Chapter 15


Becoming the M.D.


Early1994 saw our department move to West Auckland into a rented first floor office unit. The staff 6 now consisted of Jarlath Bancroft, John Atkinson 3 female staff Pam, Myrna, Judy and I. The Depot at Darlington was finally sold to Baron’s and we settled down to running the parks. About 12 months later I received a call from Head office Manchester asking me to go to see Alan Marston the Financial Director .I drove there not knowing what to expect but was asked in a round about sort of way would I be happy to continue running the parks on my own. I travelled back to West Auckland with all sorts of uncertainty running through my mind. When I walked into the office Jarlath got a phone call asking him to go straight down to Manchester. I went home and it was about 7pm.on a Friday evening when the phone rang and Jarleth told me that he had been finished and that I was to meet him at West Auckland in the morning and he was to hand over all the keys to me, I was to be the new M.D.
















 On the Monday morning Alan Marston arrived at West Auckland and asked me to sign a new contract with them, I was given a 25% increase in salary and my terms were increased to 6 months notice either side. These people had proved to be ruthless and I new I would have to watch my back and what did the future hold if any? I was now in my Fifties and I had eleven years to go to normal retirement age.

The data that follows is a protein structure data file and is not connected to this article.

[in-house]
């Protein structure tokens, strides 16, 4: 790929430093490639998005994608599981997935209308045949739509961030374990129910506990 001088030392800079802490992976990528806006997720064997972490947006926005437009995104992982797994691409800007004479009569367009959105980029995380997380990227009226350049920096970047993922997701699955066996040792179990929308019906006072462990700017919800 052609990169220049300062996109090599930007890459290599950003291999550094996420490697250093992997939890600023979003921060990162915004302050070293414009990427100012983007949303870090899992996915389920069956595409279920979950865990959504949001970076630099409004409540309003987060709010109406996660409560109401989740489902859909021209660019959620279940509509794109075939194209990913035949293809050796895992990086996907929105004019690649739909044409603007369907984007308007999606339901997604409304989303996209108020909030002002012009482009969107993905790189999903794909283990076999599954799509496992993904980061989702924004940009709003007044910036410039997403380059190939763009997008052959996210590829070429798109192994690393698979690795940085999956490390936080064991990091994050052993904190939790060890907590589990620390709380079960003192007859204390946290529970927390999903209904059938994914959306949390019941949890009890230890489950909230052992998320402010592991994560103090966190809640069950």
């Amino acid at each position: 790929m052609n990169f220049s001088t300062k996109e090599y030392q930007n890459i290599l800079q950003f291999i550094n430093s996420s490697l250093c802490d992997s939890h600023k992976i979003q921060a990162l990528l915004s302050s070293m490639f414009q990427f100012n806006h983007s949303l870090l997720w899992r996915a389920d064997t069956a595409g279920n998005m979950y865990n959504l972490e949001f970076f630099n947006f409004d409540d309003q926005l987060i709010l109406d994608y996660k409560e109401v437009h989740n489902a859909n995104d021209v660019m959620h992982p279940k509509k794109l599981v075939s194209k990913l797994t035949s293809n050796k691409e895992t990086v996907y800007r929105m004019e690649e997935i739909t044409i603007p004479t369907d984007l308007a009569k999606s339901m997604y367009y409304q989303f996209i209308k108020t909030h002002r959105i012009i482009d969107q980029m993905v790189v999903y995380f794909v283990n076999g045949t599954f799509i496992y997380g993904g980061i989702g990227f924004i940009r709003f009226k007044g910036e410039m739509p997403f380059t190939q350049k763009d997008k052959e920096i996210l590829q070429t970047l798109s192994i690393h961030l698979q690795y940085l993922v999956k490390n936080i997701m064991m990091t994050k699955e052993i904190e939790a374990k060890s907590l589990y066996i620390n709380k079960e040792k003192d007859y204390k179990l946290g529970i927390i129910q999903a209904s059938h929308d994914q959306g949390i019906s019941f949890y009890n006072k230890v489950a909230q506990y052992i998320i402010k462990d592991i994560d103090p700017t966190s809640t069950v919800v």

It was in Mid 1994 I was a little worried to find that I’d passed some blood and had an appointment to see a Specialist at Dryburn Hospital. He said that I had two small tears in my lower bowel and that it might be okay and it could possibly settle down, but he didn’t rule out that he might be seeing me sometime in the future, I didn’t think too much about it, I felt okay and never thought that I could be heading for a major illness.


I had for sometime been toying with the Idea of doing a genealogy study of the Worthington’s and made arrangements to visit my uncle Joe who lived in Haswell.

Joe was the last surviving uncle and he would be the best person to have a chat with.